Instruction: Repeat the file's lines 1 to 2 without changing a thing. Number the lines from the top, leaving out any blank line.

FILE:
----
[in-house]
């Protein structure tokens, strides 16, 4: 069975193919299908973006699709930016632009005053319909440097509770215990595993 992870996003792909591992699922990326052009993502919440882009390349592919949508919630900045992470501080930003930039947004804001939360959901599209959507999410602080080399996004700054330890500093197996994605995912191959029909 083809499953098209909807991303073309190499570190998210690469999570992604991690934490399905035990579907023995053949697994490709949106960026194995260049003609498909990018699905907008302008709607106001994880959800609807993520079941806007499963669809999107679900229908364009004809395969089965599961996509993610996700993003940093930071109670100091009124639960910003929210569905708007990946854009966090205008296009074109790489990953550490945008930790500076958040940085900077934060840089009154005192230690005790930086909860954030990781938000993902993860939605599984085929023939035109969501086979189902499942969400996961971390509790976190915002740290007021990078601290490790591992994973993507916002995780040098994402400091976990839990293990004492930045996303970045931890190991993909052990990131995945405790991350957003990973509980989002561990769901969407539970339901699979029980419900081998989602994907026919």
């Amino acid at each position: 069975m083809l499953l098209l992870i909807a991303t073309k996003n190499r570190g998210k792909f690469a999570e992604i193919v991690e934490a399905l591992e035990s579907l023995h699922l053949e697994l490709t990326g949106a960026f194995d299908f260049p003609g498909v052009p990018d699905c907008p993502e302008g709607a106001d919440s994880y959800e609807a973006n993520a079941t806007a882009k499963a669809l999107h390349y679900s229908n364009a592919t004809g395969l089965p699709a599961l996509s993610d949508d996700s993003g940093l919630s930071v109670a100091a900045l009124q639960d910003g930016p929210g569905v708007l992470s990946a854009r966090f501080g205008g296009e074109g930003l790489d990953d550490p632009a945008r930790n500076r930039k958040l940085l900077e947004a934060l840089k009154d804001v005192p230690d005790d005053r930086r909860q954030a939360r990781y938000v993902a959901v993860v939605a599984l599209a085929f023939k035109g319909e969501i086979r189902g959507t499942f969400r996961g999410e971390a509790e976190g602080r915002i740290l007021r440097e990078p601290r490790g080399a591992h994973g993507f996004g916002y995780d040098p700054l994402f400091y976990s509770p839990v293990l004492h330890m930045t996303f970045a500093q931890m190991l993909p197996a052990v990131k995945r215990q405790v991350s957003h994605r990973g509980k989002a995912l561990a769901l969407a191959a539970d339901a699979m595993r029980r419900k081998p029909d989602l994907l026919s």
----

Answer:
[in-house]
């Protein structure tokens, strides 16, 4: 069975193919299908973006699709930016632009005053319909440097509770215990595993 992870996003792909591992699922990326052009993502919440882009390349592919949508919630900045992470501080930003930039947004804001939360959901599209959507999410602080080399996004700054330890500093197996994605995912191959029909 083809499953098209909807991303073309190499570190998210690469999570992604991690934490399905035990579907023995053949697994490709949106960026194995260049003609498909990018699905907008302008709607106001994880959800609807993520079941806007499963669809999107679900229908364009004809395969089965599961996509993610996700993003940093930071109670100091009124639960910003929210569905708007990946854009966090205008296009074109790489990953550490945008930790500076958040940085900077934060840089009154005192230690005790930086909860954030990781938000993902993860939605599984085929023939035109969501086979189902499942969400996961971390509790976190915002740290007021990078601290490790591992994973993507916002995780040098994402400091976990839990293990004492930045996303970045931890190991993909052990990131995945405790991350957003990973509980989002561990769901969407539970339901699979029980419900081998989602994907026919």